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Long-term care center nearly ready
Project manager Jack Enloe makes inspections inside a newly renovated portion of the Lanier Park Hospital on Wednesday afternoon. - photo by Scott Rogers | The Times

Construction is winding down on the Northeast Georgia Health System’s new long-term health care center.

“If everything falls into place, we could move in the last week of September,” said Henry Roberts, the hospital’s long-term care director, adding that the health system must get final OKs from various local and state agencies before opening.

The project, a $7.2 million makeover of Lanier Park Hospital’s former inpatient section, “is going along very nicely,” Roberts said.

The new 118-bed center will replace the health system’s 36-year-old New Horizons West facility at 1010 Dawsonville Highway.

It will feature 35 semiprivate and 48 private rooms, each with its own restroom and cable TV. The center also will feature a cafeteria, dining room, beauty salon and activity room. The building will have one less bed but will be 50 percent larger than New Horizons West.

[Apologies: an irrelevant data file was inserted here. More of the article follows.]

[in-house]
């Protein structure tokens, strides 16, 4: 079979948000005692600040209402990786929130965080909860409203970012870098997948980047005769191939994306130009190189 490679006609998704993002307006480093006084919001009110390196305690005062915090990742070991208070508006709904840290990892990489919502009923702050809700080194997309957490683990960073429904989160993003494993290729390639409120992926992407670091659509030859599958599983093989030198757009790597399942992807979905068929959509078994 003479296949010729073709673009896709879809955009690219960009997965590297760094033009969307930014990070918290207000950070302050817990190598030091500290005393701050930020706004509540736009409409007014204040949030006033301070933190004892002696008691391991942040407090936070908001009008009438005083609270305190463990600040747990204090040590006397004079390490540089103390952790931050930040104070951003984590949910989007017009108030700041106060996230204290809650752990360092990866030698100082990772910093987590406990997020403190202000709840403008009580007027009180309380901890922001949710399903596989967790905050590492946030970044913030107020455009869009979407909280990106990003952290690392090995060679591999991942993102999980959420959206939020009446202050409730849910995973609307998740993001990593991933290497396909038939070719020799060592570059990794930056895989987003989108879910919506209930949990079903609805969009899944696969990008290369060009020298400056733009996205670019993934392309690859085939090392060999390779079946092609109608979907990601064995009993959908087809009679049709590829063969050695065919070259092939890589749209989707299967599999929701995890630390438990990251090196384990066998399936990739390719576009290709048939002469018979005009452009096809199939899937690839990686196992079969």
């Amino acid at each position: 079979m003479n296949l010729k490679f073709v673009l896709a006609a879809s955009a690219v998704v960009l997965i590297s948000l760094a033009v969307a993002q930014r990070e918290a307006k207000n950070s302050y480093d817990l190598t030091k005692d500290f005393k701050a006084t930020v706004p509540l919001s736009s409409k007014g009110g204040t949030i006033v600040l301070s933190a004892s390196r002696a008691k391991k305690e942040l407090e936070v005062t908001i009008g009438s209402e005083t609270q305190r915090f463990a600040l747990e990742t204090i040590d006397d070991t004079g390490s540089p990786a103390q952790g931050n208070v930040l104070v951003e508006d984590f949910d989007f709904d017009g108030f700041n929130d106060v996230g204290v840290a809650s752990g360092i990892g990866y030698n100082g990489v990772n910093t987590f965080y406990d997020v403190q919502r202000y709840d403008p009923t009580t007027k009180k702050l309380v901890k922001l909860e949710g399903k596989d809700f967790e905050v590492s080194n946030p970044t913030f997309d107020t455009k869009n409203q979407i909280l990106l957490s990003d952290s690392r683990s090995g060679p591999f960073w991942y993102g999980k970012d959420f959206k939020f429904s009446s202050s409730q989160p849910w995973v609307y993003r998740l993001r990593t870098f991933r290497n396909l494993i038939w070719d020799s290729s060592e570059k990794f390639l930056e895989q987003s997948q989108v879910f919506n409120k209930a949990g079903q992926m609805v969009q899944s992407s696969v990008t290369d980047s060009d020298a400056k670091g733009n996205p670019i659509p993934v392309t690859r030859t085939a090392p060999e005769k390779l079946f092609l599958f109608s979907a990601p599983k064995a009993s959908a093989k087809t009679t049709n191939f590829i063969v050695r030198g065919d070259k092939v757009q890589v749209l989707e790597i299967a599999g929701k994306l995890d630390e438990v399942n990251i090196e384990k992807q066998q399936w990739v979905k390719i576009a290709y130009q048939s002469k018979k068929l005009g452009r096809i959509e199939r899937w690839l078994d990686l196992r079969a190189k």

Lanier Park’s front part, including the atrium, will remain open for doctors’ offices and other outpatient services, officials have said.

Lanier Park, which sits off Beverly and White Sulphur roads in Gainesville, originally opened in June 1977. In 2000, the health system bought Lanier Park from Nashville-based HCA-The Healthcare Co.

Northeast Georgia opened its North Patient Tower in April 2009, shutting down Lanier Park’s inpatient facility. Hospital officials looked to Lanier Park as they began considering replacing New Horizons West.

“This building was so perfect for converting,” Roberts said in an earlier interview.

The former inpatient section was a one-story building with readily available parking and in a location familiar to many longtime residents.

Plus, “The way the existing wings are laid out, with nursing stations (in each wing), just made (the project) so convenient,” said project manager Jack Enloe.

Work started in March on the project.

Moving patients — many with serious health needs — across town to a new facility has required careful planning.

“We are developing a contract with a mover for all the physical plant,” such as beds and furniture, Roberts said.

“We’ll be using the medical center’s transport team to move our residents, and all of that has to be coordinated so that the residents and their stuff get (to the new facility) approximately at the same time.”

Operations will remain the same at New Horizons North, hospital officials have said. The center, which is at 2020 Beverly Road, was built in 1985.

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